By Mikaela Tenner
On February 4, the world was yet again shocked by ISIS’s brutality when the terrorist group released a video of the execution of Jordanian pilot Lt. Moaz al-Kasasbeh. The 26-year-old pilot was captured when his plane went down during a U.S-led airstrike on ISIS. This video was especially notable because the militant group for the first time publicly burned a prisoner to death, and also because it was the first known public execution of a Jordanian prisoner. Numerous critics have pointed out that ISIS’s new execution style is intentional and an attempt to send a message to the Western world. Many believe that they intended Pilot Kasasbeh to be representative of the Western world: trapped, unable to escape, and eventually consumed by ISIS. Regardless of the manner of execution, Jordan pledged to take swift, severe retaliation upon the terrorist group after previously been leading a more patient strategy.
Jordan has been at the forefront of the battle with ISIS, carrying out ground operations against the terrorist group since last summer. ISIS has responded to the Jordanian attacks by repeatedly expressing its desire to both take over their land, and to kill their “western-backed king.” This past November, ISIS took action and destroyed six Jordanian border posts located on the Iraq-Jordan border, allowing them to gain a sizeable hold on Jordan’s border. After the recent video was released, Jordanian leaders declared that the country would initiate swift retaliation against ISIS. In the early hours of February 5, just hours after the video was released, Jordanian officials executed two prisoners in revenge for al-Kasasbeh’s murder. However, many Jordanians have said that these actions are not enough, and are have urged their leaders to carry out harsher retaliation.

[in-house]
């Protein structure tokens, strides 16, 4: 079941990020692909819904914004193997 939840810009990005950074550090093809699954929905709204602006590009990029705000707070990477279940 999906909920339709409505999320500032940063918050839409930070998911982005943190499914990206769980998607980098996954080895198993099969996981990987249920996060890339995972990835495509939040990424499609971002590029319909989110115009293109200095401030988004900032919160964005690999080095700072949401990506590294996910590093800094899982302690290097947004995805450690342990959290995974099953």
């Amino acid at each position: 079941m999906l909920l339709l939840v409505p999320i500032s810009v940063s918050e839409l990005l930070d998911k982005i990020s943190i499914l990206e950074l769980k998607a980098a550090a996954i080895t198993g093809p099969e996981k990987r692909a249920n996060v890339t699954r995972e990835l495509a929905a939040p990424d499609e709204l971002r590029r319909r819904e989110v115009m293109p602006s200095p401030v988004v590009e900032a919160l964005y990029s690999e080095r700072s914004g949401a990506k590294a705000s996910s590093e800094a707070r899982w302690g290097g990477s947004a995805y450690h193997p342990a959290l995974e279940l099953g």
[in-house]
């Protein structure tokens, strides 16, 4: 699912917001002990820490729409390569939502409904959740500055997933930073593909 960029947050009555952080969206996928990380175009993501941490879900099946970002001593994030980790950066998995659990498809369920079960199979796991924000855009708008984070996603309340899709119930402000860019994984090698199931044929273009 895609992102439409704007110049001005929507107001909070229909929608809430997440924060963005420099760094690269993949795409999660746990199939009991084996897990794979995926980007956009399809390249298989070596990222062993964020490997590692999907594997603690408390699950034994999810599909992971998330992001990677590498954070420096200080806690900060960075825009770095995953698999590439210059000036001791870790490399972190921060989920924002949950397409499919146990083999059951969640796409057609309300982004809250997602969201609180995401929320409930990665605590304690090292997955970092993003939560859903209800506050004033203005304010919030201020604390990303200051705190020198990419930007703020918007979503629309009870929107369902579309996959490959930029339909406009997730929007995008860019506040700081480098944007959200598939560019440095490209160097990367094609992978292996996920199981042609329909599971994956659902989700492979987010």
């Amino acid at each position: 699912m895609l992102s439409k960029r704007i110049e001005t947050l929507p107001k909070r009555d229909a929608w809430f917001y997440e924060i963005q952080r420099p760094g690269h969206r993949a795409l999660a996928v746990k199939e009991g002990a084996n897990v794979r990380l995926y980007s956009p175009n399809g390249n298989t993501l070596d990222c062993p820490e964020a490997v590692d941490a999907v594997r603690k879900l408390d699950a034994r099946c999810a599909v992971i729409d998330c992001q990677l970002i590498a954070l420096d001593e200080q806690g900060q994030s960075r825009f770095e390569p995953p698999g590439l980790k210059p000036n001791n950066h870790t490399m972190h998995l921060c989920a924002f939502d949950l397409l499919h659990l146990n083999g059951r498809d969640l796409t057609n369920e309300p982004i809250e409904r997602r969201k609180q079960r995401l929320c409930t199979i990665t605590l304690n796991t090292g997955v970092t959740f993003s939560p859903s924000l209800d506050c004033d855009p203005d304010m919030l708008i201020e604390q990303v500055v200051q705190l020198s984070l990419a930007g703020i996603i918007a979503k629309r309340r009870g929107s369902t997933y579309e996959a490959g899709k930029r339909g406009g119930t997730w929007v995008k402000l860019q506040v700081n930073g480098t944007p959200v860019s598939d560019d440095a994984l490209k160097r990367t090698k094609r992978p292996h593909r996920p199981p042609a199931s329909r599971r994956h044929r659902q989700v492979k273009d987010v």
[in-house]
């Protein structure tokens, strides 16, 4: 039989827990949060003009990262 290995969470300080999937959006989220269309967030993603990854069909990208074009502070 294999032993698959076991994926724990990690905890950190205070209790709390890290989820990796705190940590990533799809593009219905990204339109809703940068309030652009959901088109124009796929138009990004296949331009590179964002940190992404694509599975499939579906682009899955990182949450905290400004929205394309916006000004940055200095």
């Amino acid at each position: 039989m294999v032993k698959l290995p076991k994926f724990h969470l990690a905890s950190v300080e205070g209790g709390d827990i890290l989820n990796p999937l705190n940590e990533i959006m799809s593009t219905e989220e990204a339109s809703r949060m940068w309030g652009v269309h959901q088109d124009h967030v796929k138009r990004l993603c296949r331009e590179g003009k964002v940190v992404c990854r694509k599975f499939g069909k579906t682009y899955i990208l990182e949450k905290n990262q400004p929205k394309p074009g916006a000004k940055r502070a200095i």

Although Jordan has increased its military actions, it lacks the necessary resources to continually do so. Landlocked between Israel, Iraq, Syria, and Saudi Arabia, Jordan possesses a substandard amount of water, energy, and other natural resources. Nearly half of the eight million inhabitants of the small, impoverished nation are refugees from other Middle Eastern countries. Thus, even though Jordan may have the desire to keep ISIS out of their country, it will need to receive a large amount of foreign aid in order to continue to carry out their military operations in the long term.
The world needs to form a more cohesive plan to end this brutal group, and to ensure that these public executions never happen again. The heightened involvement of Jordan following the release of the video presents the Western world with the opportunity to gain a strategic partnership in fighting ISIS in the Middle East. It would be wise of Western Governments to provide large amounts of aid to Jordan, especially because of its newfound sense of revenge for its fallen comrade.
As a major Western government, the United States has the resources Jordan requires and it would benefit both countries greatly to increase the amount of foreign aid being provided to Jordan. Although the United States has been leading airstrikes against ISIS for months, ISIS still remains strong; therefore, having an important ally such as Jordan help lead a coalition against ISIS will more likely lead to the militant group’s demise. Up to this point, the United States’ strategy against ISIS has been doubted and criticized by many who believe that the Obama administration has failed to explicitly define a tangible strategy for destroying ISIS. With pressure building, the United States must send aid to Jordan and allow for the expansion of military operations both in the air and on the ground. A coalition consisting of Jordan and the United States has the potential to do far more than either country could do on their own.